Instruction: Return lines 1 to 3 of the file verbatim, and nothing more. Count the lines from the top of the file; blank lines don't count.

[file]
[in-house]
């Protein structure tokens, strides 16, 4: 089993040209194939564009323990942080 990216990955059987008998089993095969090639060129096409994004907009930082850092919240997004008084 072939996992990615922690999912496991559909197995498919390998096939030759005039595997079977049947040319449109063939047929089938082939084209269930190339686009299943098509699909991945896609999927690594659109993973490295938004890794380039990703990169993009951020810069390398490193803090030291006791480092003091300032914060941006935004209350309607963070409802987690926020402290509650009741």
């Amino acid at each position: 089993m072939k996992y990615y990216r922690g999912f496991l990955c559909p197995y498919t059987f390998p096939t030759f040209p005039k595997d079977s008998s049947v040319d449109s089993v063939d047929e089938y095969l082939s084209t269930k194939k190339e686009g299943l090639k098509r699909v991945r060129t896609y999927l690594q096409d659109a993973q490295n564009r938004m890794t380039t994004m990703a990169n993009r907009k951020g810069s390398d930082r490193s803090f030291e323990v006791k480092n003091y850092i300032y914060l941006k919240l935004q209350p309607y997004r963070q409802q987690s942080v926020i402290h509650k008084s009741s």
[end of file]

[in-house]
């Protein structure tokens, strides 16, 4: 089993040209194939564009323990942080 990216990955059987008998089993095969090639060129096409994004907009930082850092919240997004008084 072939996992990615922690999912496991559909197995498919390998096939030759005039595997079977049947040319449109063939047929089938082939084209269930190339686009299943098509699909991945896609999927690594659109993973490295938004890794380039990703990169993009951020810069390398490193803090030291006791480092003091300032914060941006935004209350309607963070409802987690926020402290509650009741």
């Amino acid at each position: 089993m072939k996992y990615y990216r922690g999912f496991l990955c559909p197995y498919t059987f390998p096939t030759f040209p005039k595997d079977s008998s049947v040319d449109s089993v063939d047929e089938y095969l082939s084209t269930k194939k190339e686009g299943l090639k098509r699909v991945r060129t896609y999927l690594q096409d659109a993973q490295n564009r938004m890794t380039t994004m990703a990169n993009r907009k951020g810069s390398d930082r490193s803090f030291e323990v006791k480092n003091y850092i300032y914060l941006k919240l935004q209350p309607y997004r963070q409802q987690s942080v926020i402290h509650k008084s009741s």